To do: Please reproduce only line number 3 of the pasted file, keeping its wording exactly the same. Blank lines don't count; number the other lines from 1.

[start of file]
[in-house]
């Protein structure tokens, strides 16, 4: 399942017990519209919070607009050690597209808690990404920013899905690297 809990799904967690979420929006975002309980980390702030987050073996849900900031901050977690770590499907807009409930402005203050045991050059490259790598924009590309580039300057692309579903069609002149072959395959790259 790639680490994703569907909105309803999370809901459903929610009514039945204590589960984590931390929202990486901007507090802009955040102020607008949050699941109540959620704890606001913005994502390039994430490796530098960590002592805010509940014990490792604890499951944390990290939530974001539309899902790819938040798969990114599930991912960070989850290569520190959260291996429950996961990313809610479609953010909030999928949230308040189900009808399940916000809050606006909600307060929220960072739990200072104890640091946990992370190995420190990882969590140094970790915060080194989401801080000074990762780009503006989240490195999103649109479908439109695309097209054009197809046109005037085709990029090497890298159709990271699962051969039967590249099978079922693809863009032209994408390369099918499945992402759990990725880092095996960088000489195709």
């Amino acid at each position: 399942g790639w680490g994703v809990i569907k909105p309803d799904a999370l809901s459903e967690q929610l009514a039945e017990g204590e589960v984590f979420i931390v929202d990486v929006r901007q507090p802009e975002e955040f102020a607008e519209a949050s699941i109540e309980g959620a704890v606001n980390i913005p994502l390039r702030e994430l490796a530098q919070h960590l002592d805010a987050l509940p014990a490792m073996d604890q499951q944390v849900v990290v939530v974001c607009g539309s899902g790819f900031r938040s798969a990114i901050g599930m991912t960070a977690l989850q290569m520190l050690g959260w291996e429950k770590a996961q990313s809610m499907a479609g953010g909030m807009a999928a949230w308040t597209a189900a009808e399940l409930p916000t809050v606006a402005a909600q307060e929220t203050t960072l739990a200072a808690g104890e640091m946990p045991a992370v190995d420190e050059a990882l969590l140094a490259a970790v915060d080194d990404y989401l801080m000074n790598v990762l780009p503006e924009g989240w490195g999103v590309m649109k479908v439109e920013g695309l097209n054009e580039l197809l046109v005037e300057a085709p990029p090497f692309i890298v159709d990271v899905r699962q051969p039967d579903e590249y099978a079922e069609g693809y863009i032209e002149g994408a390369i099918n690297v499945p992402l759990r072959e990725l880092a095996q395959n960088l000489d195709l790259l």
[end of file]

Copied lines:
């Amino acid at each position: 399942g790639w680490g994703v809990i569907k909105p309803d799904a999370l809901s459903e967690q929610l009514a039945e017990g204590e589960v984590f979420i931390v929202d990486v929006r901007q507090p802009e975002e955040f102020a607008e519209a949050s699941i109540e309980g959620a704890v606001n980390i913005p994502l390039r702030e994430l490796a530098q919070h960590l002592d805010a987050l509940p014990a490792m073996d604890q499951q944390v849900v990290v939530v974001c607009g539309s899902g790819f900031r938040s798969a990114i901050g599930m991912t960070a977690l989850q290569m520190l050690g959260w291996e429950k770590a996961q990313s809610m499907a479609g953010g909030m807009a999928a949230w308040t597209a189900a009808e399940l409930p916000t809050v606006a402005a909600q307060e929220t203050t960072l739990a200072a808690g104890e640091m946990p045991a992370v190995d420190e050059a990882l969590l140094a490259a970790v915060d080194d990404y989401l801080m000074n790598v990762l780009p503006e924009g989240w490195g999103v590309m649109k479908v439109e920013g695309l097209n054009e580039l197809l046109v005037e300057a085709p990029p090497f692309i890298v159709d990271v899905r699962q051969p039967d579903e590249y099978a079922e069609g693809y863009i032209e002149g994408a390369i099918n690297v499945p992402l759990r072959e990725l880092a095996q395959n960088l000489d195709l790259l």